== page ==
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A Christmas Blog

December 25, 2015

Christmas is here once again and so is my final blog of this year.

I thought about writing a cheeky parody of A Christmas Carroll or perhaps a Santa’s wish list for our brain-dead politicians. In the end, I decided to go with my heart.

The Christmas season means so many things to all of us. It usually includes getting together with our families in an expression of thanks and in being one. For some, it is the season of over gifting; for others, it is the season of intense worship. In the end, the Christmas season taps us all on the shoulder to remind us of our humanity and humility…. at least, I would like to think so.


In our home, the season is co-joined between Christmas and Hanukkah. Being a multi-faith couple brings us closer to one another in the end despite the double duty of Christmas trees and Menorahs. Every year I untangle Christmas lights in mild frustration and burn my fingers just a little lighting the candles in the Menorah. What makes it all worthwhile is the Christmas Eve that my wife and I spend together. We always spend it by ourselves and as much in love as we were over three decades ago.

In the quiet of the late night, I often remember back through my life marked by Christmas Eves.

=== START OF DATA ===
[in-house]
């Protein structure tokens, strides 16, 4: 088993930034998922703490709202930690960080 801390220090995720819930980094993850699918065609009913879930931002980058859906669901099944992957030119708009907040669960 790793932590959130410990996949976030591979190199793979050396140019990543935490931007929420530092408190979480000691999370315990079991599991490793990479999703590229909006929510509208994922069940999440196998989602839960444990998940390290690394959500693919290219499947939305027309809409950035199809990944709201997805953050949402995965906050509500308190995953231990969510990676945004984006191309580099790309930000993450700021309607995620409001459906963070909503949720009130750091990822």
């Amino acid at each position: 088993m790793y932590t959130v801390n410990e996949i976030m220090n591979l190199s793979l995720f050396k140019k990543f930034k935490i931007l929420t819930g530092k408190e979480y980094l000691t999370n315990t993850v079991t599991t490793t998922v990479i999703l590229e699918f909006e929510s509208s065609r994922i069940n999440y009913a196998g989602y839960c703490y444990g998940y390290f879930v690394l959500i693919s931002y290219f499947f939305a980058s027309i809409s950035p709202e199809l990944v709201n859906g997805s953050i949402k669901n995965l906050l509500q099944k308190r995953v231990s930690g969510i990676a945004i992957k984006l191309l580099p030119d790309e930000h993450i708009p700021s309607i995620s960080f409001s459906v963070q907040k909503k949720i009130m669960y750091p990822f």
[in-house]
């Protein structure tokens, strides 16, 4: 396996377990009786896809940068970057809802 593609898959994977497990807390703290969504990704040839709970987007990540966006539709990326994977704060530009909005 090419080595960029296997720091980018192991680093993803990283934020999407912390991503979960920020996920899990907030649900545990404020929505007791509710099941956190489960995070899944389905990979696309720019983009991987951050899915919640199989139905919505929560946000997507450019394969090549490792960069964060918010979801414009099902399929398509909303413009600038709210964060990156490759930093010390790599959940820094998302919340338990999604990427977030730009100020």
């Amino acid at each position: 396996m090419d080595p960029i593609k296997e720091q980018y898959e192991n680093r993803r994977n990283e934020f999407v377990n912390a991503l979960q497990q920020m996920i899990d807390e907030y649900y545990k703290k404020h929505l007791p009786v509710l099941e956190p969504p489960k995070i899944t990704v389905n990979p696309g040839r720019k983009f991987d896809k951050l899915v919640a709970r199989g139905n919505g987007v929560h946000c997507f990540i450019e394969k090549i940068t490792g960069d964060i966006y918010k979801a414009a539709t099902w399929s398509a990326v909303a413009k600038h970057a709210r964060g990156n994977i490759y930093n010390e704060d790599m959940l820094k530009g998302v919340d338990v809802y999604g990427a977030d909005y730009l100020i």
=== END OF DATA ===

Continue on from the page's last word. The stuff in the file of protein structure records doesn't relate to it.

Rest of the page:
When I was a small child, we always celebrated Christmas on Christmas Eve. I was told that this was the custom in my father’s homeland of Austria’s South Tirol. This worked very well as the family get together was on Christmas Eve and we kids played with our toys on Christmas morning while our exhausted parents slept in. These Christmas Eves were always accompanied by chestnuts and eggnog.

When I was a young father with a child of my own, I always celebrated Christmas on the eve, following the example of my parents. Chestnuts were always prepared by me as I had learned from my father. Occasionally, we would go to midnight mass and feed the animals in the churchyard as was the custom in our Mexican-American neighborhood.

When I was middle-aged, I spent my Christmas Eves with my parents. As our roles had reversed considerably, I often did the cooking and organization for the evening. While my father often played Santa Claus in my youth, I now inherited the role and occasionally even wore the silly red hat. The chestnuts were still there along with that sometimes wretched eggnog.

This Christmas will again be spent at home with my wife. I will look at my slightly blistered fingers with a smile and recall the many seasons behind me with a hope to see a few more. Assuredly, I will feel the season and be as in love as the first day I met Rachel. Christmas and Hanukkah will have once again merged to restore my faith.

May this season, however you celebrate it, bring you, your family and friends a little closer and provide some good memories to carry with you the rest of your life.

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Read author Allen E. Rizzi’s latest books available at

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